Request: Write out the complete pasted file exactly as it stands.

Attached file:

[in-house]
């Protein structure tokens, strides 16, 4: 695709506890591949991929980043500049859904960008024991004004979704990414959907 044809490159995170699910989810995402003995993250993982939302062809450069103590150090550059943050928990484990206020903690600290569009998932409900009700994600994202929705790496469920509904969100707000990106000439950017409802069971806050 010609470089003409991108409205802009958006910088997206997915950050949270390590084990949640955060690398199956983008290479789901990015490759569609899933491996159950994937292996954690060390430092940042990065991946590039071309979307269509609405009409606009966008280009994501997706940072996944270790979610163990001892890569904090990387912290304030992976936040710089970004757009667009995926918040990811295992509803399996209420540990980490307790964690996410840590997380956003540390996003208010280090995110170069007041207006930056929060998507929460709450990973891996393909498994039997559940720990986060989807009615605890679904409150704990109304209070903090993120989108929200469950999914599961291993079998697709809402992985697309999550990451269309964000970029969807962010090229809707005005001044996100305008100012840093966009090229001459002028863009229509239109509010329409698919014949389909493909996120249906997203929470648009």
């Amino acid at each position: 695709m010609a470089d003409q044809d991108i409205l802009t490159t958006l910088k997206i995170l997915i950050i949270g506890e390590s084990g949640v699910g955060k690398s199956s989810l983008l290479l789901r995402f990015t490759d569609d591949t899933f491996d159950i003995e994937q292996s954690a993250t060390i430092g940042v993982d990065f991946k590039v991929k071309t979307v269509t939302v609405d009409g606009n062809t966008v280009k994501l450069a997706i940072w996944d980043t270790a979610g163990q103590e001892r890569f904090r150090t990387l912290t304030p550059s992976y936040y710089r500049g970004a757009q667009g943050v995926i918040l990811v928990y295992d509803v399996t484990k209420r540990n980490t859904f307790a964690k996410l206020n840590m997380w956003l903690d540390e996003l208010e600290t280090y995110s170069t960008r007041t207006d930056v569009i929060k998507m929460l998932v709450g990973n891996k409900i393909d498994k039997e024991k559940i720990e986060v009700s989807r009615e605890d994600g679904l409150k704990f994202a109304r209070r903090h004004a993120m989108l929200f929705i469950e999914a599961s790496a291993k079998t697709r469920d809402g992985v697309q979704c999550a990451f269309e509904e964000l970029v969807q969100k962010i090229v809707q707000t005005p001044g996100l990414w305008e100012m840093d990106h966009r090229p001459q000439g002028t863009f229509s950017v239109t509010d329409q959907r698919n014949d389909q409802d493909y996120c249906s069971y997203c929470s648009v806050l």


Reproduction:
[in-house]
């Protein structure tokens, strides 16, 4: 695709506890591949991929980043500049859904960008024991004004979704990414959907 044809490159995170699910989810995402003995993250993982939302062809450069103590150090550059943050928990484990206020903690600290569009998932409900009700994600994202929705790496469920509904969100707000990106000439950017409802069971806050 010609470089003409991108409205802009958006910088997206997915950050949270390590084990949640955060690398199956983008290479789901990015490759569609899933491996159950994937292996954690060390430092940042990065991946590039071309979307269509609405009409606009966008280009994501997706940072996944270790979610163990001892890569904090990387912290304030992976936040710089970004757009667009995926918040990811295992509803399996209420540990980490307790964690996410840590997380956003540390996003208010280090995110170069007041207006930056929060998507929460709450990973891996393909498994039997559940720990986060989807009615605890679904409150704990109304209070903090993120989108929200469950999914599961291993079998697709809402992985697309999550990451269309964000970029969807962010090229809707005005001044996100305008100012840093966009090229001459002028863009229509239109509010329409698919014949389909493909996120249906997203929470648009």
């Amino acid at each position: 695709m010609a470089d003409q044809d991108i409205l802009t490159t958006l910088k997206i995170l997915i950050i949270g506890e390590s084990g949640v699910g955060k690398s199956s989810l983008l290479l789901r995402f990015t490759d569609d591949t899933f491996d159950i003995e994937q292996s954690a993250t060390i430092g940042v993982d990065f991946k590039v991929k071309t979307v269509t939302v609405d009409g606009n062809t966008v280009k994501l450069a997706i940072w996944d980043t270790a979610g163990q103590e001892r890569f904090r150090t990387l912290t304030p550059s992976y936040y710089r500049g970004a757009q667009g943050v995926i918040l990811v928990y295992d509803v399996t484990k209420r540990n980490t859904f307790a964690k996410l206020n840590m997380w956003l903690d540390e996003l208010e600290t280090y995110s170069t960008r007041t207006d930056v569009i929060k998507m929460l998932v709450g990973n891996k409900i393909d498994k039997e024991k559940i720990e986060v009700s989807r009615e605890d994600g679904l409150k704990f994202a109304r209070r903090h004004a993120m989108l929200f929705i469950e999914a599961s790496a291993k079998t697709r469920d809402g992985v697309q979704c999550a990451f269309e509904e964000l970029v969807q969100k962010i090229v809707q707000t005005p001044g996100l990414w305008e100012m840093d990106h966009r090229p001459q000439g002028t863009f229509s950017v239109t509010d329409q959907r698919n014949d389909q409802d493909y996120c249906s069971y997203c929470s648009v806050l």